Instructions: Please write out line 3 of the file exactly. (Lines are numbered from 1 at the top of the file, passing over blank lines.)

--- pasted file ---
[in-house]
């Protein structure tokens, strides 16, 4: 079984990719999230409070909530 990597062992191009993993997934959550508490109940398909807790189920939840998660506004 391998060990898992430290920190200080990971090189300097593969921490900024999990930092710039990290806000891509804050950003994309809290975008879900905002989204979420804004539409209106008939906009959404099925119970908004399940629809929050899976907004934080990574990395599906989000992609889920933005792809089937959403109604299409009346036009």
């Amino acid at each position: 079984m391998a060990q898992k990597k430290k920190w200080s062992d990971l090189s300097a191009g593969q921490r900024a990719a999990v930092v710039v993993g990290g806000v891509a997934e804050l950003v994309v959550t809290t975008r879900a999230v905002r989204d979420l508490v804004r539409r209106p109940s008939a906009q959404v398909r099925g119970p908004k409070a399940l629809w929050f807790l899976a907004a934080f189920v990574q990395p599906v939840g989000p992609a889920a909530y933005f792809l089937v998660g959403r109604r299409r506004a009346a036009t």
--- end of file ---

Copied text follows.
């Amino acid at each position: 079984m391998a060990q898992k990597k430290k920190w200080s062992d990971l090189s300097a191009g593969q921490r900024a990719a999990v930092v710039v993993g990290g806000v891509a997934e804050l950003v994309v959550t809290t975008r879900a999230v905002r989204d979420l508490v804004r539409r209106p109940s008939a906009q959404v398909r099925g119970p908004k409070a399940l629809w929050f807790l899976a907004a934080f189920v990574q990395p599906v939840g989000p992609a889920a909530y933005f792809l089937v998660g959403r109604r299409r506004a009346a036009t």